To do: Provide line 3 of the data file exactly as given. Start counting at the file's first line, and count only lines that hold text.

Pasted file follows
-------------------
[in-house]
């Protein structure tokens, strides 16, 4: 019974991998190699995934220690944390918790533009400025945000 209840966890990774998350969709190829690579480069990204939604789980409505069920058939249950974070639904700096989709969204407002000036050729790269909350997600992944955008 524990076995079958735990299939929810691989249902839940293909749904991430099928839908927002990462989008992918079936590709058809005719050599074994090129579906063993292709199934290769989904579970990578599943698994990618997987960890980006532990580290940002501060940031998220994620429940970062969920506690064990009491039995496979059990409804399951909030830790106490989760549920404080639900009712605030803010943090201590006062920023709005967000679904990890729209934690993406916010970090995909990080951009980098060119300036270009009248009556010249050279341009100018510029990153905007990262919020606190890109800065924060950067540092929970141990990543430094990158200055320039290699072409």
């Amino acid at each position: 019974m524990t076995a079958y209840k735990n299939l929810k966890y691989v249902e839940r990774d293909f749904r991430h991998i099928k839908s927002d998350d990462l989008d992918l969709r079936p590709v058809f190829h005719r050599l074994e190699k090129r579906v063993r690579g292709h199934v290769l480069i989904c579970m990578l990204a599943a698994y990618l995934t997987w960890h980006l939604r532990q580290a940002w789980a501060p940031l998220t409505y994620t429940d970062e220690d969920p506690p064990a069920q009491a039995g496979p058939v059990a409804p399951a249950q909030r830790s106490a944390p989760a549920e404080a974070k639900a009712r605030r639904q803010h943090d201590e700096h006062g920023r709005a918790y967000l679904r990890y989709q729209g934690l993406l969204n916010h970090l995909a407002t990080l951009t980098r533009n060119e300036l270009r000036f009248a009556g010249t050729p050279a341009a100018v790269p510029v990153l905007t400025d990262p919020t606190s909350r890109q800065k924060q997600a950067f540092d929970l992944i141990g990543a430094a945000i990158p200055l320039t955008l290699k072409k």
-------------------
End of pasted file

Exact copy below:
């Amino acid at each position: 019974m524990t076995a079958y209840k735990n299939l929810k966890y691989v249902e839940r990774d293909f749904r991430h991998i099928k839908s927002d998350d990462l989008d992918l969709r079936p590709v058809f190829h005719r050599l074994e190699k090129r579906v063993r690579g292709h199934v290769l480069i989904c579970m990578l990204a599943a698994y990618l995934t997987w960890h980006l939604r532990q580290a940002w789980a501060p940031l998220t409505y994620t429940d970062e220690d969920p506690p064990a069920q009491a039995g496979p058939v059990a409804p399951a249950q909030r830790s106490a944390p989760a549920e404080a974070k639900a009712r605030r639904q803010h943090d201590e700096h006062g920023r709005a918790y967000l679904r990890y989709q729209g934690l993406l969204n916010h970090l995909a407002t990080l951009t980098r533009n060119e300036l270009r000036f009248a009556g010249t050729p050279a341009a100018v790269p510029v990153l905007t400025d990262p919020t606190s909350r890109q800065k924060q997600a950067f540092d929970l992944i141990g990543a430094a945000i990158p200055l320039t955008l290699k072409k």